An International Driving Permit or national driving licence is required for driving in Cyprus. Drivers need to have held a valid licence for three years; drivers under 21 are unlikely to be eligible to hire a care in Cyprus.

The maximum speed limit in Cyprus is 100kph (62mph) on highways, 80kph (50mph) on most other roads and 30-50kph (19-31mph) in built-up areas.

Taxi: Taxis are safe and relatively inexpensive. Fares are regulated by the government and all taxis have meters. A 15% surcharge is in operation from 11pm to 6am. Tipping is expected.

There are three types of taxi services in south Cyprus: urban, trans-urban, which are shared and can be booked, and rural.

Shared taxis operate every 30 minutes between major cities. Rural taxis can only be hired from the base station and do not have a meter.

In north Cyprus, taxis are available in the main towns only.

Note: Uber does not operate in south or north Cyprus.

Bus: The bus service in south Cyprus is modern, frequent and inexpensive. Buses run from Monday to Saturday, with limited services on Sunday.

There are four types of service: urban buses operate around town, intercity buses link major towns, rural buses service villages and a shuttle runs between the airports at Larnaca and Paphos.

Buses that connect cities are run by InterCity Bus Company (www.intercity-buses.com), who offers discounted fares on multiple journeys. InterCity Buses are government subsidised and fares are reasonable, given the distances involved.

Five other companies provide services in their respective districts: Emel (www.limassolbuses.com) – Lemesos district, Osea Buses (www.osea.com.cy) – Larnaca, Osel Buses (www.osel.com.cy) – Nicosia, Pafos Buses (www.pafosbuses.com) – Pafos and Zinonas Buses (www.zinonasbuses.com) in the Famagusta district.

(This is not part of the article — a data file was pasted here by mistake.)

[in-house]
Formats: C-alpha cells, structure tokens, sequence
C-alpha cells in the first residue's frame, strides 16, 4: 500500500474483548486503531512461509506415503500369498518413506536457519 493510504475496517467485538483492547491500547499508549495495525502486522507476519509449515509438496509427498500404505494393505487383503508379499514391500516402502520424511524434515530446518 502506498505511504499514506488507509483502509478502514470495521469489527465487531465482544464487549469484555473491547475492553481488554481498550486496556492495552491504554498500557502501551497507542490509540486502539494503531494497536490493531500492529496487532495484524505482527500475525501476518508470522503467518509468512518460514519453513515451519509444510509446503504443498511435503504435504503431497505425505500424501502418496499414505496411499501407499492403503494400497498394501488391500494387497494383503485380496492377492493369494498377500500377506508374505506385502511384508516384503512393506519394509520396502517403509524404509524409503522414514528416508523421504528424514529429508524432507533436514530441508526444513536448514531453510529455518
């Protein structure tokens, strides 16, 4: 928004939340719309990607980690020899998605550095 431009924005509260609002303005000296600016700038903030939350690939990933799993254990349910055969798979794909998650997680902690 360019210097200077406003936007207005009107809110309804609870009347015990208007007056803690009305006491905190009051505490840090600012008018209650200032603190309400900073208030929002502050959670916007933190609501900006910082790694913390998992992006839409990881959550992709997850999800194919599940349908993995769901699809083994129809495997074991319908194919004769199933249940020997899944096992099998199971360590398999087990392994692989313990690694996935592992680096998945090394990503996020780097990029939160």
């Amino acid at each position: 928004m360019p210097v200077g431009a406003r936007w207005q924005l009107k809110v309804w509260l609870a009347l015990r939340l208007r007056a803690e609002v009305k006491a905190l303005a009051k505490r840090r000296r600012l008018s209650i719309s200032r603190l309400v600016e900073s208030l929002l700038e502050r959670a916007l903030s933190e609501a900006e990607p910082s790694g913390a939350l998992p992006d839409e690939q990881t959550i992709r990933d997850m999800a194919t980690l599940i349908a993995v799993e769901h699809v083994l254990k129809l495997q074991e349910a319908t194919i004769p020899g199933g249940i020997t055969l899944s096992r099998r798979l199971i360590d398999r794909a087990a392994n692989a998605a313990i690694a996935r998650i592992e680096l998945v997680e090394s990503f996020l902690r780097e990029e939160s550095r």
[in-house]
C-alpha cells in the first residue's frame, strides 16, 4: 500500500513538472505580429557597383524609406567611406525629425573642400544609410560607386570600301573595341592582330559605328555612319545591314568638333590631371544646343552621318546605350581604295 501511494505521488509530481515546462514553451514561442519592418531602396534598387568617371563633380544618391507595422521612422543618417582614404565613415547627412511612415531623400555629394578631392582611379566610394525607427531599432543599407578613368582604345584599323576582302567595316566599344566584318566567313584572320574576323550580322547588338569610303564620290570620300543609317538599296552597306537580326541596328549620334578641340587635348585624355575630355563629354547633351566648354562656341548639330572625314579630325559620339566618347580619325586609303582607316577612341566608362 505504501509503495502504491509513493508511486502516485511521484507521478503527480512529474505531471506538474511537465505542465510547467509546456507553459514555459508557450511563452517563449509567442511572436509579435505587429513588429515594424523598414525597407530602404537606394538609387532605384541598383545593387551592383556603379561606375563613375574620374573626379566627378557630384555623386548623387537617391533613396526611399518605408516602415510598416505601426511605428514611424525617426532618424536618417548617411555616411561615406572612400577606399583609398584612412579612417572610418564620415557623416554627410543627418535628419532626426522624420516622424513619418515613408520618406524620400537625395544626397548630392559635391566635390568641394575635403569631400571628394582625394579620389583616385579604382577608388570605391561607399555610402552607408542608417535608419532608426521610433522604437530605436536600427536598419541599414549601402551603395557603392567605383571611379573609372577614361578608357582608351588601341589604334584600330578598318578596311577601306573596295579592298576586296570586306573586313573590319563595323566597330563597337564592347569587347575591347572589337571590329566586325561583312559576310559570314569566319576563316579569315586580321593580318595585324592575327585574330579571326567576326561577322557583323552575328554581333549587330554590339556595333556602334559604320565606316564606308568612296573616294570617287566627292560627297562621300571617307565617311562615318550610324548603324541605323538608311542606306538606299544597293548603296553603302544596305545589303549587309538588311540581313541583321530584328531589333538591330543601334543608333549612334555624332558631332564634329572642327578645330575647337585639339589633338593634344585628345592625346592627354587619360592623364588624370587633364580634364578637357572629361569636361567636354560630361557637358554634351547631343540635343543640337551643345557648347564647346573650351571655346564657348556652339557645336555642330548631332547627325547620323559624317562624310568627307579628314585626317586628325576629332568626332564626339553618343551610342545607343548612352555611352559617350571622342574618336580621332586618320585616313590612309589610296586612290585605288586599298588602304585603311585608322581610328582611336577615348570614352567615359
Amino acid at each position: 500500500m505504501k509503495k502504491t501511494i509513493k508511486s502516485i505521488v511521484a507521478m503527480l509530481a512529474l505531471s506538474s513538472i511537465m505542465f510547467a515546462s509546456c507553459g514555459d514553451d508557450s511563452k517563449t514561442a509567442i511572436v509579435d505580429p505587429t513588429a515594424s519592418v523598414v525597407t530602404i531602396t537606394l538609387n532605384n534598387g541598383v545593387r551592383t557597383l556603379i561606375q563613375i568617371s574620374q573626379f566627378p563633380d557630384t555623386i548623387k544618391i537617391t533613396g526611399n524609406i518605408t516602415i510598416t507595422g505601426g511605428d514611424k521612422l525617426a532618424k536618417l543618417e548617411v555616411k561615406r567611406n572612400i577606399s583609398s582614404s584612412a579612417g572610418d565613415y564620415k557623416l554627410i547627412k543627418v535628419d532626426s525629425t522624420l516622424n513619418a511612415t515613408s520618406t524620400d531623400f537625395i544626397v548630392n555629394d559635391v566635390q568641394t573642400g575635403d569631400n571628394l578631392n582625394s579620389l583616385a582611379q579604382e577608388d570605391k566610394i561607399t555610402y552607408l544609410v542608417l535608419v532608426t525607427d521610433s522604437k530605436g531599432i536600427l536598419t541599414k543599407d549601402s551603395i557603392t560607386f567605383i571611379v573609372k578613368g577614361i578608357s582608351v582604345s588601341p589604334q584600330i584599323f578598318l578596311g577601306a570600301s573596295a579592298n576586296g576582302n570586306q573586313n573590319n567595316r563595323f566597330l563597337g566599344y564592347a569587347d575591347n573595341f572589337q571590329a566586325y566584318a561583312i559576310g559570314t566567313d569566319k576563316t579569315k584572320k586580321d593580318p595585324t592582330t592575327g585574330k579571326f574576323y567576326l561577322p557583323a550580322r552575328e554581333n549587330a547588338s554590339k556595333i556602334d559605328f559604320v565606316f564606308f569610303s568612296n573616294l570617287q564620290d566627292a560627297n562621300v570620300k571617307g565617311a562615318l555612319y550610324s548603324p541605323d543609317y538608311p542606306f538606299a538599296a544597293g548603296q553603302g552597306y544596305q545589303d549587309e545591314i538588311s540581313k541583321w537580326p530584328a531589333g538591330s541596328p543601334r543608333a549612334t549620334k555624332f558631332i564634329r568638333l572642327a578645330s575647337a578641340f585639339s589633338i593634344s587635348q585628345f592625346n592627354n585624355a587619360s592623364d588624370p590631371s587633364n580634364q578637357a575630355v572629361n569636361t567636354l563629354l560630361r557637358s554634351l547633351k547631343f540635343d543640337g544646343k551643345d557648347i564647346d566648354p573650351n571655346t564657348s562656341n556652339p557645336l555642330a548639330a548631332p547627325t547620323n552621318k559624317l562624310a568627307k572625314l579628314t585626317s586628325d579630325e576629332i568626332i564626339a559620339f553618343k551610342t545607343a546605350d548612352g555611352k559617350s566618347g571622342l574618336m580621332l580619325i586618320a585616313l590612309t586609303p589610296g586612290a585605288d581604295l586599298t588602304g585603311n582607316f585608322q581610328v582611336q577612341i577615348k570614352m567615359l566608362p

Cyprus By Bus (www.cyprusbybus.com) offers an excellenmt guide for bus routes and timetables in Cyprus.

Bus fares start at €1.50 per ride during the day, with special rates of €5 per day, €15 per week and €40 per month of unlimited journeys within a district, which includes rural villages.

In north Cyprus, buses run between Nicosia and the main towns. Fares in the North are between 4TL and 8TL.

In addition, several private coach companies operate in all the main cities and offer day excursions.

Bicycle: Cyprus is cycle friendly. Bicycles can be hired in most areas. Rates start from around €15 a day and local tourist offices provide a list of reputable local operators.

While roads are generally good, there is limited extra roadside room for cyclists, so you need to exercise care. Bicycles are not allowed on buses and cycling is not allowed on motorways.

If you plan on cycling the Troodos Mountains and the Kyrenia (Girne) Range, it's recommended that you hire a bicycle with good gears.

In Protaras and Agia Napa there are urban bicycle paths, as well as beachfront boulevards that incorporate space for bike riding.

The Cyprus Tourism Organisation (CTO) produces a helpful brochure entitled Cyprus for Cycling, which lists 19 recommended mountain-bike rides around the South. These range from 2.5km to 19km from the Akamas Peninsula in the west to Cape Greco in the east.


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Latest update: How to get around Cyprus: 26 July, 2020